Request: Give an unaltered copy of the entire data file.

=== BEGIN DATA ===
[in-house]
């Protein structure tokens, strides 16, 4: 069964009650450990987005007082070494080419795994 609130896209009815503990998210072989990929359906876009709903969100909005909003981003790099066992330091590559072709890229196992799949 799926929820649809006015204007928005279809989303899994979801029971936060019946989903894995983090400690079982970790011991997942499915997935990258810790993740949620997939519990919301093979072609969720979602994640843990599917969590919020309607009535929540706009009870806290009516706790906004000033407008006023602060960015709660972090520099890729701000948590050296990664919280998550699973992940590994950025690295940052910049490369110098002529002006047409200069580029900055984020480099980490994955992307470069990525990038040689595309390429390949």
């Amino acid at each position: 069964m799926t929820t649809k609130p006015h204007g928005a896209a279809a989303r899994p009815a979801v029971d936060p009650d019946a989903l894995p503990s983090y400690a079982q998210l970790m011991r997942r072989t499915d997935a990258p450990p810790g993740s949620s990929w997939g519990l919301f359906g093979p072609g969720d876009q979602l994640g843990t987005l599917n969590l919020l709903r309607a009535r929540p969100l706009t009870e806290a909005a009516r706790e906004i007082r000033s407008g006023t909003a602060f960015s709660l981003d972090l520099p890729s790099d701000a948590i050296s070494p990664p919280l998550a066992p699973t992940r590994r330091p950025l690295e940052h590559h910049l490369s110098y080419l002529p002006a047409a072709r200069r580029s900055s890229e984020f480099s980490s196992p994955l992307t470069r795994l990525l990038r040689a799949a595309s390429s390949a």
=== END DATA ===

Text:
[in-house]
């Protein structure tokens, strides 16, 4: 069964009650450990987005007082070494080419795994 609130896209009815503990998210072989990929359906876009709903969100909005909003981003790099066992330091590559072709890229196992799949 799926929820649809006015204007928005279809989303899994979801029971936060019946989903894995983090400690079982970790011991997942499915997935990258810790993740949620997939519990919301093979072609969720979602994640843990599917969590919020309607009535929540706009009870806290009516706790906004000033407008006023602060960015709660972090520099890729701000948590050296990664919280998550699973992940590994950025690295940052910049490369110098002529002006047409200069580029900055984020480099980490994955992307470069990525990038040689595309390429390949």
């Amino acid at each position: 069964m799926t929820t649809k609130p006015h204007g928005a896209a279809a989303r899994p009815a979801v029971d936060p009650d019946a989903l894995p503990s983090y400690a079982q998210l970790m011991r997942r072989t499915d997935a990258p450990p810790g993740s949620s990929w997939g519990l919301f359906g093979p072609g969720d876009q979602l994640g843990t987005l599917n969590l919020l709903r309607a009535r929540p969100l706009t009870e806290a909005a009516r706790e906004i007082r000033s407008g006023t909003a602060f960015s709660l981003d972090l520099p890729s790099d701000a948590i050296s070494p990664p919280l998550a066992p699973t992940r590994r330091p950025l690295e940052h590559h910049l490369s110098y080419l002529p002006a047409a072709r200069r580029s900055s890229e984020f480099s980490s196992p994955l992307t470069r795994l990525l990038r040689a799949a595309s390429s390949a």